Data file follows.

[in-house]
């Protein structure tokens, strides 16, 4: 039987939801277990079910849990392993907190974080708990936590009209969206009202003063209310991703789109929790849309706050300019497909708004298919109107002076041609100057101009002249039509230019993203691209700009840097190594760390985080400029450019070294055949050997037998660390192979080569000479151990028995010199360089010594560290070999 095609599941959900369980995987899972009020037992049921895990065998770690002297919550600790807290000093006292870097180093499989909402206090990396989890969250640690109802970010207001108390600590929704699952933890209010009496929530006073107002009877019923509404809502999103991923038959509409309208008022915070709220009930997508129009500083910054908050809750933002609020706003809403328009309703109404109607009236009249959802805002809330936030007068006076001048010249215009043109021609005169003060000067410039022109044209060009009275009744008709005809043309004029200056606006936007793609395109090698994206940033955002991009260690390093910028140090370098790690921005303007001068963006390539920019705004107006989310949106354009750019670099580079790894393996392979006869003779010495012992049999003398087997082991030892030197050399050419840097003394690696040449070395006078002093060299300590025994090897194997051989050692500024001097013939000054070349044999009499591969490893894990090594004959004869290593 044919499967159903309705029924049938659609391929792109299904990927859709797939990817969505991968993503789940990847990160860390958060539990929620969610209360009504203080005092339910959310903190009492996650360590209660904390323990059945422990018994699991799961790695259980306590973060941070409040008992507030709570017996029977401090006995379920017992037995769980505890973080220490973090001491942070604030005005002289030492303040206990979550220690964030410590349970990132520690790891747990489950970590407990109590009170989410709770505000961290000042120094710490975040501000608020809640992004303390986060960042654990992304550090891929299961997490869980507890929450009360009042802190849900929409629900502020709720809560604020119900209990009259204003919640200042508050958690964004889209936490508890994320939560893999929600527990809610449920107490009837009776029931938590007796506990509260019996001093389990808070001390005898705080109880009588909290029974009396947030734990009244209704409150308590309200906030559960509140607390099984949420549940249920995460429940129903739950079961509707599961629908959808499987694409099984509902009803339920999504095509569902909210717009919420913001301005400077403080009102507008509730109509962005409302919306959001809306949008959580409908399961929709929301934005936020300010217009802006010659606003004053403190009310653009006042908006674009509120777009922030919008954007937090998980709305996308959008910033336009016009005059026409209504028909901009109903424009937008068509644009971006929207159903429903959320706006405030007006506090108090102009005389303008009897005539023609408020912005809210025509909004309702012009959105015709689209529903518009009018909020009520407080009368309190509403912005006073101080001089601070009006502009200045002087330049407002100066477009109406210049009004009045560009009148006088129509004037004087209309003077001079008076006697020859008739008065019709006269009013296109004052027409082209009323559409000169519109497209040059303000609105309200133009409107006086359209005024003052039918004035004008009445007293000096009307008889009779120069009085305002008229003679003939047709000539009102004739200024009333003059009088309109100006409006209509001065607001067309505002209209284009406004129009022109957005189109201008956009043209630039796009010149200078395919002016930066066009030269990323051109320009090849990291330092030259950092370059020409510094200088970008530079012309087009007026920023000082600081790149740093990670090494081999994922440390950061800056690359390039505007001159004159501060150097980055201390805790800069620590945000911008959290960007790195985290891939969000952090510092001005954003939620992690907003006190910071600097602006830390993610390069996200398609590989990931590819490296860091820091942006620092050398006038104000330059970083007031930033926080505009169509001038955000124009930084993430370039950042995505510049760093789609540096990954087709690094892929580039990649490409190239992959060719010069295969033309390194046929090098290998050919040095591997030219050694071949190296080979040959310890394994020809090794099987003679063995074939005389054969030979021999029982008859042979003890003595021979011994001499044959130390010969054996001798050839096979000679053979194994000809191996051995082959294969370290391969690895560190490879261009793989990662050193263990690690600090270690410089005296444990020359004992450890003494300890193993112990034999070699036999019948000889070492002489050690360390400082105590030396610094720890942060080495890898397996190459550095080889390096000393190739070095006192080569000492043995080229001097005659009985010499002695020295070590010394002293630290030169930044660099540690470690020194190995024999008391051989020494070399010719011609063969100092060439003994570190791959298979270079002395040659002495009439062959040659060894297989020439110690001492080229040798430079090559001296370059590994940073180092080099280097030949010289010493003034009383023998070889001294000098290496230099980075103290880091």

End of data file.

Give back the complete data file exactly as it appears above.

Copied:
[in-house]
């Protein structure tokens, strides 16, 4: 039987939801277990079910849990392993907190974080708990936590009209969206009202003063209310991703789109929790849309706050300019497909708004298919109107002076041609100057101009002249039509230019993203691209700009840097190594760390985080400029450019070294055949050997037998660390192979080569000479151990028995010199360089010594560290070999 095609599941959900369980995987899972009020037992049921895990065998770690002297919550600790807290000093006292870097180093499989909402206090990396989890969250640690109802970010207001108390600590929704699952933890209010009496929530006073107002009877019923509404809502999103991923038959509409309208008022915070709220009930997508129009500083910054908050809750933002609020706003809403328009309703109404109607009236009249959802805002809330936030007068006076001048010249215009043109021609005169003060000067410039022109044209060009009275009744008709005809043309004029200056606006936007793609395109090698994206940033955002991009260690390093910028140090370098790690921005303007001068963006390539920019705004107006989310949106354009750019670099580079790894393996392979006869003779010495012992049999003398087997082991030892030197050399050419840097003394690696040449070395006078002093060299300590025994090897194997051989050692500024001097013939000054070349044999009499591969490893894990090594004959004869290593 044919499967159903309705029924049938659609391929792109299904990927859709797939990817969505991968993503789940990847990160860390958060539990929620969610209360009504203080005092339910959310903190009492996650360590209660904390323990059945422990018994699991799961790695259980306590973060941070409040008992507030709570017996029977401090006995379920017992037995769980505890973080220490973090001491942070604030005005002289030492303040206990979550220690964030410590349970990132520690790891747990489950970590407990109590009170989410709770505000961290000042120094710490975040501000608020809640992004303390986060960042654990992304550090891929299961997490869980507890929450009360009042802190849900929409629900502020709720809560604020119900209990009259204003919640200042508050958690964004889209936490508890994320939560893999929600527990809610449920107490009837009776029931938590007796506990509260019996001093389990808070001390005898705080109880009588909290029974009396947030734990009244209704409150308590309200906030559960509140607390099984949420549940249920995460429940129903739950079961509707599961629908959808499987694409099984509902009803339920999504095509569902909210717009919420913001301005400077403080009102507008509730109509962005409302919306959001809306949008959580409908399961929709929301934005936020300010217009802006010659606003004053403190009310653009006042908006674009509120777009922030919008954007937090998980709305996308959008910033336009016009005059026409209504028909901009109903424009937008068509644009971006929207159903429903959320706006405030007006506090108090102009005389303008009897005539023609408020912005809210025509909004309702012009959105015709689209529903518009009018909020009520407080009368309190509403912005006073101080001089601070009006502009200045002087330049407002100066477009109406210049009004009045560009009148006088129509004037004087209309003077001079008076006697020859008739008065019709006269009013296109004052027409082209009323559409000169519109497209040059303000609105309200133009409107006086359209005024003052039918004035004008009445007293000096009307008889009779120069009085305002008229003679003939047709000539009102004739200024009333003059009088309109100006409006209509001065607001067309505002209209284009406004129009022109957005189109201008956009043209630039796009010149200078395919002016930066066009030269990323051109320009090849990291330092030259950092370059020409510094200088970008530079012309087009007026920023000082600081790149740093990670090494081999994922440390950061800056690359390039505007001159004159501060150097980055201390805790800069620590945000911008959290960007790195985290891939969000952090510092001005954003939620992690907003006190910071600097602006830390993610390069996200398609590989990931590819490296860091820091942006620092050398006038104000330059970083007031930033926080505009169509001038955000124009930084993430370039950042995505510049760093789609540096990954087709690094892929580039990649490409190239992959060719010069295969033309390194046929090098290998050919040095591997030219050694071949190296080979040959310890394994020809090794099987003679063995074939005389054969030979021999029982008859042979003890003595021979011994001499044959130390010969054996001798050839096979000679053979194994000809191996051995082959294969370290391969690895560190490879261009793989990662050193263990690690600090270690410089005296444990020359004992450890003494300890193993112990034999070699036999019948000889070492002489050690360390400082105590030396610094720890942060080495890898397996190459550095080889390096000393190739070095006192080569000492043995080229001097005659009985010499002695020295070590010394002293630290030169930044660099540690470690020194190995024999008391051989020494070399010719011609063969100092060439003994570190791959298979270079002395040659002495009439062959040659060894297989020439110690001492080229040798430079090559001296370059590994940073180092080099280097030949010289010493003034009383023998070889001294000098290496230099980075103290880091």